Here’s something that might sound strange. Today, while playing the retro puzzle game “Mushroom Man” — a great throwback to “Chip’s Challenge” — I noticed how similar one of the levels was to solving a programming contest question. In level 113 “Don’t Drink the Water,” there is a large number of water tiles and only a limited amount of oxygen available to cross those tiles. At one point, I found myself on a spot where all paths left me exactly 1 oxygen short. Eventually, I needed to work backwards, counting the tiles to look for a solution. The shape of the level — a 10×10 grid with the goal in the corner — reminded me a lot of a dynamic programming solution where you would fill in a 2D integer array.
The origin of the term dynamic programming has very little to do with writing code. It was first coined by Richard Bellman in the 1950s, a time when computer programming was an esoteric activity practiced by so few people as to not even merit a name. Back then programming meant “planning,” and “dynamic programming” was conceived to optimally plan multistage processes.
Dynamic programming is about breaking a large problem into sub-problems, and using those sub-solutions to find the large solution. While you could write a DP solution recursively, it’s usually much more efficient to start with the smallest problem, and iteratively build up to the large one. A lot of the classic examples, such as the longest subsequence problem, can be solved by building a 2-dimensional table. For that reason, I like to think of DP algorithms as table-building. Read more »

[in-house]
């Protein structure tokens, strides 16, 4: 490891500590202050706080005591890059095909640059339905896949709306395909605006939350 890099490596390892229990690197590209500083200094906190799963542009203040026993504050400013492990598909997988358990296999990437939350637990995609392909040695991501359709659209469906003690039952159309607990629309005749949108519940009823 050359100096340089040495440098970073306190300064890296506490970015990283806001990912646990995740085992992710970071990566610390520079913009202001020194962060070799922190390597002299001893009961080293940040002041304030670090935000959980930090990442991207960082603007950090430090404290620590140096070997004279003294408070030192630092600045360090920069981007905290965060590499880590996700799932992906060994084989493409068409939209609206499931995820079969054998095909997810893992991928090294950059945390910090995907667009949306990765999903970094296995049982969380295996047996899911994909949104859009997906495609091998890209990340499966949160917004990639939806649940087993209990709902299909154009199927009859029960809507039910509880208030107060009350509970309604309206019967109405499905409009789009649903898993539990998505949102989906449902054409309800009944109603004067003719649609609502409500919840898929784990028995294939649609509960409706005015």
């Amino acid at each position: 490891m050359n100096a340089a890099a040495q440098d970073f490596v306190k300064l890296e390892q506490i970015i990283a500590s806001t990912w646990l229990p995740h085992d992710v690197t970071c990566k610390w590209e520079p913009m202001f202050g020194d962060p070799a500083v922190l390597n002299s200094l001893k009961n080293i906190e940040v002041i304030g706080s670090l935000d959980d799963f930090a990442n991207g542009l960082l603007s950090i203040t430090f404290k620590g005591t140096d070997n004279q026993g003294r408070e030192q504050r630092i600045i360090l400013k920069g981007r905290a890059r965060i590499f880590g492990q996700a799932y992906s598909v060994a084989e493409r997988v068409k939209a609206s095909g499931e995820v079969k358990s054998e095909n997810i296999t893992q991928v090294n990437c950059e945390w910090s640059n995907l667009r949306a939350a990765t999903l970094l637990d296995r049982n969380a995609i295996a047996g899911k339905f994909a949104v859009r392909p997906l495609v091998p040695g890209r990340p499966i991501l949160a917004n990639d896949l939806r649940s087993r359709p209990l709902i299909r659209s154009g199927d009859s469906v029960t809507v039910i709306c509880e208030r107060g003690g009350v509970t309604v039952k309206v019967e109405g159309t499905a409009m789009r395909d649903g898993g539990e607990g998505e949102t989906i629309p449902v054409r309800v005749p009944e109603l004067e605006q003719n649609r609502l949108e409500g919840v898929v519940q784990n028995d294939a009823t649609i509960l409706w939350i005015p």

This is a bookmarklet that sets a dark background colour on Kongregate game pages. The goal of this script is to dim nearly all the elements on the page, so as not to distract the player with bright lights, while keeping the chat box and achievement tabs legible.
The script works on Chrome 23 and IE 9, but
EDIT (Dec. 11, 2012): I updated the script to version 2, which colourizes more elements.
—> Instructions to install the script here <—
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Some interesting graphs I conjured up a while back for achievements earned on Kongregate, the popular Flash gaming portal.
The first one is based on user data collected by MrRubix in late August 2011. It shows how many users have collected a certain number of badges. The data is very bottom-heavy, so it’s using a log scale (for amusement, the graph using a standard scale is mostly useless). 744670 users have only 1 badge, while only 23 users have all 1593 badges (the max number at the time). Interestingly, the graph is mostly descending until the end, where there’s a sharp increase.
The next set is generated by my own script:
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I have named the 2010 WTF game of the year. It includes cars and zombies.